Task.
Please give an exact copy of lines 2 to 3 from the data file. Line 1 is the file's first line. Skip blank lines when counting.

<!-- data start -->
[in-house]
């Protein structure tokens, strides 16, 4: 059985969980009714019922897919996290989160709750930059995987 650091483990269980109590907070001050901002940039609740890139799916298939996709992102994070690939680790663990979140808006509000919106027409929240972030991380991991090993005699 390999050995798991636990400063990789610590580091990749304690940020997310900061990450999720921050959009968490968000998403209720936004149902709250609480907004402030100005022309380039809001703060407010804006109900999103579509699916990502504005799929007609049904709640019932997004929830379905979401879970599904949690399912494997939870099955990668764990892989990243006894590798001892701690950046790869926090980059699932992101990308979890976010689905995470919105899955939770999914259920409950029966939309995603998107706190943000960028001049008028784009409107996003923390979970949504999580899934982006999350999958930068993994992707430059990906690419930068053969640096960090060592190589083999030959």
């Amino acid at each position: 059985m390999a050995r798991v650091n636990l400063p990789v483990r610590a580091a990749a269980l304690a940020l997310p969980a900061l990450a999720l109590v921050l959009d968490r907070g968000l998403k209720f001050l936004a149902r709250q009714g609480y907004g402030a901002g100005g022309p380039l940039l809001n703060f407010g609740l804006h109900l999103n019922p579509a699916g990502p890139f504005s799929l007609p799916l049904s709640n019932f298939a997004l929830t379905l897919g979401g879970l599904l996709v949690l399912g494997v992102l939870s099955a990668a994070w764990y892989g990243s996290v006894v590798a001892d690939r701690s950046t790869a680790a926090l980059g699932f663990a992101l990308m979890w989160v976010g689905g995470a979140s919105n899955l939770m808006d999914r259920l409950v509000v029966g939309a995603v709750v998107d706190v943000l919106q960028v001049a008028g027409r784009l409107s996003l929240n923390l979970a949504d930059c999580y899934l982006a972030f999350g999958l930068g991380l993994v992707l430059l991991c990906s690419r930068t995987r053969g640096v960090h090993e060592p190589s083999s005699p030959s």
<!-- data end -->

């Protein structure tokens, strides 16, 4: 059985969980009714019922897919996290989160709750930059995987 650091483990269980109590907070001050901002940039609740890139799916298939996709992102994070690939680790663990979140808006509000919106027409929240972030991380991991090993005699 390999050995798991636990400063990789610590580091990749304690940020997310900061990450999720921050959009968490968000998403209720936004149902709250609480907004402030100005022309380039809001703060407010804006109900999103579509699916990502504005799929007609049904709640019932997004929830379905979401879970599904949690399912494997939870099955990668764990892989990243006894590798001892701690950046790869926090980059699932992101990308979890976010689905995470919105899955939770999914259920409950029966939309995603998107706190943000960028001049008028784009409107996003923390979970949504999580899934982006999350999958930068993994992707430059990906690419930068053969640096960090060592190589083999030959």
């Amino acid at each position: 059985m390999a050995r798991v650091n636990l400063p990789v483990r610590a580091a990749a269980l304690a940020l997310p969980a900061l990450a999720l109590v921050l959009d968490r907070g968000l998403k209720f001050l936004a149902r709250q009714g609480y907004g402030a901002g100005g022309p380039l940039l809001n703060f407010g609740l804006h109900l999103n019922p579509a699916g990502p890139f504005s799929l007609p799916l049904s709640n019932f298939a997004l929830t379905l897919g979401g879970l599904l996709v949690l399912g494997v992102l939870s099955a990668a994070w764990y892989g990243s996290v006894v590798a001892d690939r701690s950046t790869a680790a926090l980059g699932f663990a992101l990308m979890w989160v976010g689905g995470a979140s919105n899955l939770m808006d999914r259920l409950v509000v029966g939309a995603v709750v998107d706190v943000l919106q960028v001049a008028g027409r784009l409107s996003l929240n923390l979970a949504d930059c999580y899934l982006a972030f999350g999958l930068g991380l993994v992707l430059l991991c990906s690419r930068t995987r053969g640096v960090h090993e060592p190589s083999s005699p030959s």